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Monday, April 18, 2016

Gaarder on Changes He'd Make to Sophie's World

Jostein Gaarder is a Norwegian intellectual and author of several novels, short stories and children's books. Gaarder often writes from the perspective of children, exploring their sense of wonder about the world. He often utilizes metafiction in his works and constructs stories within stories. His best known work is the novel Sophie's World: A Novel About the History of Philosophy. It has been translated into 60 languages; there are over 40 million copies in print.

Sophie’s World in danger: Living as though everything centres on our time is just as naive as thinking the Earth is flat

Two decades ago, a history of philosophy by an unknown Norwegian teacher became a most unlikely phenomenon. But how has time changed the writer? And how might he change his book now, if he could? Jostein Gaarder takes up his own story.
He says:
From time to time I am asked a question. If I had written Sophie’s World today, is there something important I would have added? Is there something I would have placed more emphasis on? The answer is a resounding yes. If I were to write a philosophical novel today, I would have focused a lot more on how we treat our planet."

It is strange to look back after only 20 years and realise that Sophie’s World doesn’t really address this question. The reason may be that over the course of these 20 years we have gained an entirely new awareness of climate change and the importance of biological diversity.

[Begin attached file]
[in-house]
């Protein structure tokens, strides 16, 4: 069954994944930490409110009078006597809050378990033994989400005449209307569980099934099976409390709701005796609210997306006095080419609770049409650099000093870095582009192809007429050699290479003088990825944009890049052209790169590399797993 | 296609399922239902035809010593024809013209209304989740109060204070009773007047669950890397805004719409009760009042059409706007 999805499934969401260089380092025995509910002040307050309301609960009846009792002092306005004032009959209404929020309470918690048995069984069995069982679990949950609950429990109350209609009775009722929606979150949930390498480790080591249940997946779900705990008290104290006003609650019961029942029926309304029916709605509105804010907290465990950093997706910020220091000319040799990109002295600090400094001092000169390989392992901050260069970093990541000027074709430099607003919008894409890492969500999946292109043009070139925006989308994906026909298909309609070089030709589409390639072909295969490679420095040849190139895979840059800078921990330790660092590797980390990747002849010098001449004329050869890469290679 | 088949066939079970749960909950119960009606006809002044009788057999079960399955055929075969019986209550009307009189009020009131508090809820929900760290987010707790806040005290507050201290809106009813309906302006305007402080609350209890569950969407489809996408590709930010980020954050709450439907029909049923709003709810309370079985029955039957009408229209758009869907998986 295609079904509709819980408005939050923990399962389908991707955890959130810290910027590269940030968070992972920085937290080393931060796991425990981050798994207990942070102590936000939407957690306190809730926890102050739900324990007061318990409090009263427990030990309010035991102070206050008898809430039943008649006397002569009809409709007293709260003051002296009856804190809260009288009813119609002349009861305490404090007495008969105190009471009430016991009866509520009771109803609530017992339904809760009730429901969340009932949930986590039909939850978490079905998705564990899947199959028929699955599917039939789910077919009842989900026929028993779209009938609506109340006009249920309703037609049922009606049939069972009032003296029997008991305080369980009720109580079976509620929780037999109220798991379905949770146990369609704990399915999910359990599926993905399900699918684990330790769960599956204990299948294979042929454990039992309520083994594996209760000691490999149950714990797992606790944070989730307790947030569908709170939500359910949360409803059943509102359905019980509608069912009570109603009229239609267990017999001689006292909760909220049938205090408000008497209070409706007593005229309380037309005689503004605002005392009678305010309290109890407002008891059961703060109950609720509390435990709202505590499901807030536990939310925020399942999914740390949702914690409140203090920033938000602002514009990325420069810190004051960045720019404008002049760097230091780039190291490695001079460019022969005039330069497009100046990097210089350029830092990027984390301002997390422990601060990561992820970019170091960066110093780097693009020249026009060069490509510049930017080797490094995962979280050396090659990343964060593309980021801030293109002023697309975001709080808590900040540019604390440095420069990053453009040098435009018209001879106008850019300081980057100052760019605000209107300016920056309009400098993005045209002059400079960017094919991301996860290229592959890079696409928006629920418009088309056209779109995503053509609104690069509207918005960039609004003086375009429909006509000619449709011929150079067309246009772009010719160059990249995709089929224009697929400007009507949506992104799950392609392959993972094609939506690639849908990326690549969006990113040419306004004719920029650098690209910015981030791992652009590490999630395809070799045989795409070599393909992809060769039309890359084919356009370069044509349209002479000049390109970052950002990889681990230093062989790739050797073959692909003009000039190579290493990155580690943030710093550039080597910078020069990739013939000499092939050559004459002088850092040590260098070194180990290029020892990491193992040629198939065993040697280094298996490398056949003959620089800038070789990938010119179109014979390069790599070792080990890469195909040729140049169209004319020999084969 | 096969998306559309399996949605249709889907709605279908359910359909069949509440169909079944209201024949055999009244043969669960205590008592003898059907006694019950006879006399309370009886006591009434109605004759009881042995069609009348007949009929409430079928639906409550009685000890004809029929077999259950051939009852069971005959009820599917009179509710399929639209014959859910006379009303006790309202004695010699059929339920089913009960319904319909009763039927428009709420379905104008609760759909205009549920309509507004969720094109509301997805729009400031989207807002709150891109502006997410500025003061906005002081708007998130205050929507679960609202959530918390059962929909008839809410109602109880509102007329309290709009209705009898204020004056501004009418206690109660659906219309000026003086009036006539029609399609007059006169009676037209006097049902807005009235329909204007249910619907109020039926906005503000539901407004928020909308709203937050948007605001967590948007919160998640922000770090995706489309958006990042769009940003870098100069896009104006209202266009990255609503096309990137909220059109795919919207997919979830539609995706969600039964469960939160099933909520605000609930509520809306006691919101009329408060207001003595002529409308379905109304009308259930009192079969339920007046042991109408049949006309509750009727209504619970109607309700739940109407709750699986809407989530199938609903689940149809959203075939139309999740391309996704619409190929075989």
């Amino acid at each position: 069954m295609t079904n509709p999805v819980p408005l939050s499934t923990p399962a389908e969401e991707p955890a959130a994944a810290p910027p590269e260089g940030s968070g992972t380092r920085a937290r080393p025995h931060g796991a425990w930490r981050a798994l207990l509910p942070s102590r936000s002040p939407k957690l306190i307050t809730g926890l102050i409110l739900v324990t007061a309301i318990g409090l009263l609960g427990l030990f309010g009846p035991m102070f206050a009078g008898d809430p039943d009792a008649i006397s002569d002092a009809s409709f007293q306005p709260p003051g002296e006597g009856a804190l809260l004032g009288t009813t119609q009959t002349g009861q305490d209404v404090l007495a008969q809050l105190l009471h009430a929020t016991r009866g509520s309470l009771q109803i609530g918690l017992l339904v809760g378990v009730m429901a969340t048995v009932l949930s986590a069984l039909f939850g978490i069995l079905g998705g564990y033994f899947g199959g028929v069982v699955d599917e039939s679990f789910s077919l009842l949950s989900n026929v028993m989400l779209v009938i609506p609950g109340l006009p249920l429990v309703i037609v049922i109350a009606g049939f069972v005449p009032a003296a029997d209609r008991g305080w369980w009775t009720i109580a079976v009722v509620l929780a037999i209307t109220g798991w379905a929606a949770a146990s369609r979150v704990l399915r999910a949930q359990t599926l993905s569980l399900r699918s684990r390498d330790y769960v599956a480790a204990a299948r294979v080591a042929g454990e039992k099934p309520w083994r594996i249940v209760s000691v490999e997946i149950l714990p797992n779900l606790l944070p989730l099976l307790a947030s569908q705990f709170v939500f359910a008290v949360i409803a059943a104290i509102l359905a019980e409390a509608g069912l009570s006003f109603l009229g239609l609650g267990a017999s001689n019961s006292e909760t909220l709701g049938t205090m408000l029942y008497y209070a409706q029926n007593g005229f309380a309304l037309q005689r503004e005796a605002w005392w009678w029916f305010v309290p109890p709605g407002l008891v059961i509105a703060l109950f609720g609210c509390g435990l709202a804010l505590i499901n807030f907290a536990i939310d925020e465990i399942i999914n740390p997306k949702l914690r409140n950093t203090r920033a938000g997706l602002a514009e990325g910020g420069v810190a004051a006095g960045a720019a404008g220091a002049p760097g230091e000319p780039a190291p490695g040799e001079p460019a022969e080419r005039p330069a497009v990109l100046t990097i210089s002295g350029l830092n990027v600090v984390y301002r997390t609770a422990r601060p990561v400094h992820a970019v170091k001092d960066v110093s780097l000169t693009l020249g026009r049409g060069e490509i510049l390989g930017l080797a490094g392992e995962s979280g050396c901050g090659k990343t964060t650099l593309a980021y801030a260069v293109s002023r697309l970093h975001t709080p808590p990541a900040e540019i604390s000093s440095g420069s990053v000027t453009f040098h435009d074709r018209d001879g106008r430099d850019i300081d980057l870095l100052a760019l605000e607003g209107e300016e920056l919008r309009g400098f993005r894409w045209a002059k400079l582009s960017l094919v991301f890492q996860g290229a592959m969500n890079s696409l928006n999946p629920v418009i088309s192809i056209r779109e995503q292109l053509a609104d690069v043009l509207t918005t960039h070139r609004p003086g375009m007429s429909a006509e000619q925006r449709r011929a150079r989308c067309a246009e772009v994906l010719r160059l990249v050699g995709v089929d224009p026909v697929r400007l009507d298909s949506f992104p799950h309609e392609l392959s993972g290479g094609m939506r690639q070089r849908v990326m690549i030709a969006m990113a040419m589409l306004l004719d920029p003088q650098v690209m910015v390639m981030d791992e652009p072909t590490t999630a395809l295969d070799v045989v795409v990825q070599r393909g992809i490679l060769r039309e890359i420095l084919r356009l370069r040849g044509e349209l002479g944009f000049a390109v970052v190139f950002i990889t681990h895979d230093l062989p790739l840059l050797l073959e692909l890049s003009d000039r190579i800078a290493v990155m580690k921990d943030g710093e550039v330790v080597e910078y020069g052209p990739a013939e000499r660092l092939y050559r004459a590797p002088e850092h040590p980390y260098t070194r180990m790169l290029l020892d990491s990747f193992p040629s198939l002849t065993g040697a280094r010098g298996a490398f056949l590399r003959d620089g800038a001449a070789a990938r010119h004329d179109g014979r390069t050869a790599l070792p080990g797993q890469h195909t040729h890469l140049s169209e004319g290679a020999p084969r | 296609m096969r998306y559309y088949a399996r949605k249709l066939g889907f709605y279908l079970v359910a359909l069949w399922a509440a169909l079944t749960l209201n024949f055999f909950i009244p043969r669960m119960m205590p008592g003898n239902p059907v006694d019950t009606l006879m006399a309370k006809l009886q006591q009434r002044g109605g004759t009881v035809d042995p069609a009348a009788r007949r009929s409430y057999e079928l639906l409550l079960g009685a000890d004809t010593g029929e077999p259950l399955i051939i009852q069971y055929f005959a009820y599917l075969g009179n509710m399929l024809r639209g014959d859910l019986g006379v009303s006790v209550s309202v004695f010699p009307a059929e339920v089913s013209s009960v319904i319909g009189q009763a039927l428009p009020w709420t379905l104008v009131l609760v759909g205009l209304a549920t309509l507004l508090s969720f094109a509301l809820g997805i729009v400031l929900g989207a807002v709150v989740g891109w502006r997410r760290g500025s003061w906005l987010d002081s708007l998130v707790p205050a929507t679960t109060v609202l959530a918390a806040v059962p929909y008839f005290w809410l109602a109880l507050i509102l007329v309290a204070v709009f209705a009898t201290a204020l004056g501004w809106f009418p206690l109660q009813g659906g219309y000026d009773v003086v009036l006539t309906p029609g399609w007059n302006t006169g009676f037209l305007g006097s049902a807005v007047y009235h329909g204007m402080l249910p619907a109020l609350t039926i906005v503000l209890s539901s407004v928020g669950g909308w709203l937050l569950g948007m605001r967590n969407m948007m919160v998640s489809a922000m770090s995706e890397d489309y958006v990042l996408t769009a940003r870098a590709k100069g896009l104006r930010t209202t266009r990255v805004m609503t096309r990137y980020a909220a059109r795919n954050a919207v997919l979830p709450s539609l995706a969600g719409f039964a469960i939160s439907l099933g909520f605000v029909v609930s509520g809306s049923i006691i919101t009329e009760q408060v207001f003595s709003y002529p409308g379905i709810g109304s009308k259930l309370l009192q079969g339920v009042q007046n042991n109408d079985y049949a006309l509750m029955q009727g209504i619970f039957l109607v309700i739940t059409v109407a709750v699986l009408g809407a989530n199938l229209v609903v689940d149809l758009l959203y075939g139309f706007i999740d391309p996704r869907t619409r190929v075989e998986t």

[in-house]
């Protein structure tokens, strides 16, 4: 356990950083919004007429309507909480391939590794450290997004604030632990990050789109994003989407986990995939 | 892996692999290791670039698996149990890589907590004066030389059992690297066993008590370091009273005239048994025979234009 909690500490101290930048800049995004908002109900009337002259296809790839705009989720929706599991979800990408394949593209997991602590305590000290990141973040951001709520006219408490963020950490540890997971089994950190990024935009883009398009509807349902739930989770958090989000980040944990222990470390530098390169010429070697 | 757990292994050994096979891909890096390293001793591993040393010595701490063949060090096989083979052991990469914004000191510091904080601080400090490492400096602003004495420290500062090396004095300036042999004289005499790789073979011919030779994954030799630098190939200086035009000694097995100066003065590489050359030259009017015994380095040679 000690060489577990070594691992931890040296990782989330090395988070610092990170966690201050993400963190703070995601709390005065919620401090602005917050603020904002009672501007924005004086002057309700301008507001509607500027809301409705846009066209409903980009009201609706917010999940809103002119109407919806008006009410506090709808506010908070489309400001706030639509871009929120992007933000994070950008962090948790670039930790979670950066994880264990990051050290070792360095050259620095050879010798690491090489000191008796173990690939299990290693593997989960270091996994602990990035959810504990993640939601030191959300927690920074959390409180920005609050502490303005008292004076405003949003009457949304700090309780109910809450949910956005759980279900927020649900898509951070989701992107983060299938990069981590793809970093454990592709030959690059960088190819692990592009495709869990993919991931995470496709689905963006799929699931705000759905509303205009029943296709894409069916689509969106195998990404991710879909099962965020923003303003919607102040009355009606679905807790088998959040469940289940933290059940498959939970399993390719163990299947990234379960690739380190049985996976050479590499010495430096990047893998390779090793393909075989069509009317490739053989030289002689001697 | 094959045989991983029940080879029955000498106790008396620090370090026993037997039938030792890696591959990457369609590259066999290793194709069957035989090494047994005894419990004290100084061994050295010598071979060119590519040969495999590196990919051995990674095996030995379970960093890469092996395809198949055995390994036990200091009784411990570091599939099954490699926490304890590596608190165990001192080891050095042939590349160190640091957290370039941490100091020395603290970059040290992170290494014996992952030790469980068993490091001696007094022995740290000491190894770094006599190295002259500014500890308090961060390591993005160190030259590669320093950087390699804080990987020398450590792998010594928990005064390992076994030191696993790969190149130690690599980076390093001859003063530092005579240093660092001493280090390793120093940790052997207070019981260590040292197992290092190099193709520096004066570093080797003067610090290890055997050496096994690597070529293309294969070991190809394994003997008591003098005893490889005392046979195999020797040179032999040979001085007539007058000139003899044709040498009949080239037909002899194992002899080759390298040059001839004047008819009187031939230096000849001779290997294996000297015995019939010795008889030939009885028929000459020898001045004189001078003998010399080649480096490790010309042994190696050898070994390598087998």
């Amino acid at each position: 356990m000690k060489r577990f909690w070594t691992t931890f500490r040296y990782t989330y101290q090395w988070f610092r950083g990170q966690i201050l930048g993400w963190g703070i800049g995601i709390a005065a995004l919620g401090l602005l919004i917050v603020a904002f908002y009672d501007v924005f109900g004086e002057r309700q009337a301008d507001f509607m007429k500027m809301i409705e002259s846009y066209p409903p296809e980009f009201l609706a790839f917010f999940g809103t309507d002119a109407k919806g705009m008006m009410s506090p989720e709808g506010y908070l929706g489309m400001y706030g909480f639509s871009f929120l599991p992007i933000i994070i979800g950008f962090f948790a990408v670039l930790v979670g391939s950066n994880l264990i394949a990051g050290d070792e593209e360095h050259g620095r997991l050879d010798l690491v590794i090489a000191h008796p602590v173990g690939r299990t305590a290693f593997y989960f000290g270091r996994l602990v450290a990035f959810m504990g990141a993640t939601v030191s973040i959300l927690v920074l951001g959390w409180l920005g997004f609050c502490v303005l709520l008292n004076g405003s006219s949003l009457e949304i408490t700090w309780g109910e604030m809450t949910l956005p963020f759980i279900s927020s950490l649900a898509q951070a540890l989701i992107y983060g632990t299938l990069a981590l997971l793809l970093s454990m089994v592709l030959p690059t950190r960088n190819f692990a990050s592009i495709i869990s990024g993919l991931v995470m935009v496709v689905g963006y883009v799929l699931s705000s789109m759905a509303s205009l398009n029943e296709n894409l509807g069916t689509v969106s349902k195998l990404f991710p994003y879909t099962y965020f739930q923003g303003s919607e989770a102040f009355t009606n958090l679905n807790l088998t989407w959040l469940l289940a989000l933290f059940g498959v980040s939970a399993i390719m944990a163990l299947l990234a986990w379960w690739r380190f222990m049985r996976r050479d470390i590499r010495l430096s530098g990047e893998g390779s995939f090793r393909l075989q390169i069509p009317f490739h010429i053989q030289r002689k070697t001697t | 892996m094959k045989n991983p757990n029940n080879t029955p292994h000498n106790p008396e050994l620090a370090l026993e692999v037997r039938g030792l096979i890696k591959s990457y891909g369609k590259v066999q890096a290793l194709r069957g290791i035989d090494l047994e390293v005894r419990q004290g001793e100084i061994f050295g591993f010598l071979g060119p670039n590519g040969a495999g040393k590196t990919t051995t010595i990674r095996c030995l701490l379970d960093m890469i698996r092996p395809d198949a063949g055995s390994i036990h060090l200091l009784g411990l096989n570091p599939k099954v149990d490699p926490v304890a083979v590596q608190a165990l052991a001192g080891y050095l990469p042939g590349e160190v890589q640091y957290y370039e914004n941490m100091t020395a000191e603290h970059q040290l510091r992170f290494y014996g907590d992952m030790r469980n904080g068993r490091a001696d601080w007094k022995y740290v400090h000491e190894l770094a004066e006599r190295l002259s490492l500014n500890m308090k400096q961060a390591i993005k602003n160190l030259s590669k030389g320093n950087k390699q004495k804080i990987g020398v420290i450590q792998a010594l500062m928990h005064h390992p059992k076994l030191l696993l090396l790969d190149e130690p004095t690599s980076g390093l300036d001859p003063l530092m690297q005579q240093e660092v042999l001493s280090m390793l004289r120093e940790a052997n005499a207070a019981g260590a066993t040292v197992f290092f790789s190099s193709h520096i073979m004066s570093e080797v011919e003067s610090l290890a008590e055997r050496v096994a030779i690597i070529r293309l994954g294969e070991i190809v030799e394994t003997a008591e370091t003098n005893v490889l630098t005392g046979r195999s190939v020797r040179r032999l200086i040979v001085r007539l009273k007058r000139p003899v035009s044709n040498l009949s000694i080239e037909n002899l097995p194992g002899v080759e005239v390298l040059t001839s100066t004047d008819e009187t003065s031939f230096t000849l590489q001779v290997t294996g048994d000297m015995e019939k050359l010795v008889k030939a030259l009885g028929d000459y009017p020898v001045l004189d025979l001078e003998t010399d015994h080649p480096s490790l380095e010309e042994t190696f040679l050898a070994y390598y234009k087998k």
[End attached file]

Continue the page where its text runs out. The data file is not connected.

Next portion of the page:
An all-important principle in the study of ethics has been the golden rule, otherwise known as the reciprocity principle: do to others what you would like them to do to you. Over time, we have learnt to apply this rule more widely. In the Sixties and Seventies, people came to realise that the reciprocity principle must apply across national borders, both to the north and to the south.

But the golden rule can no longer just apply across space. We have begun to realise that the reciprocity principle applies across time, too: do to the next generation what you would like them to have done to you, had they lived on the planet before us.
Read it all here: Sophie's World in Danger

Monday, April 4, 2016

Ancient Philosophers Portrayed on Byzantine Frescoes

Fresco of Hippocrates dates to 1342
National Library of France

John Sanidopoulos has posted images of ancient Byzantine frescoes that pay homage to Thales, Hippocrates, Plato, Aristotle and Sophocles, among other wise ones.  This is well worth a look.  Go here.

Related reading: Ancient Seats of Wisdom; Who Laid the Foundations of Science?; Wisdom Seeks to Understand; Paul's Application of Greek Philosophy; Plato's Debt to Ancient Egypt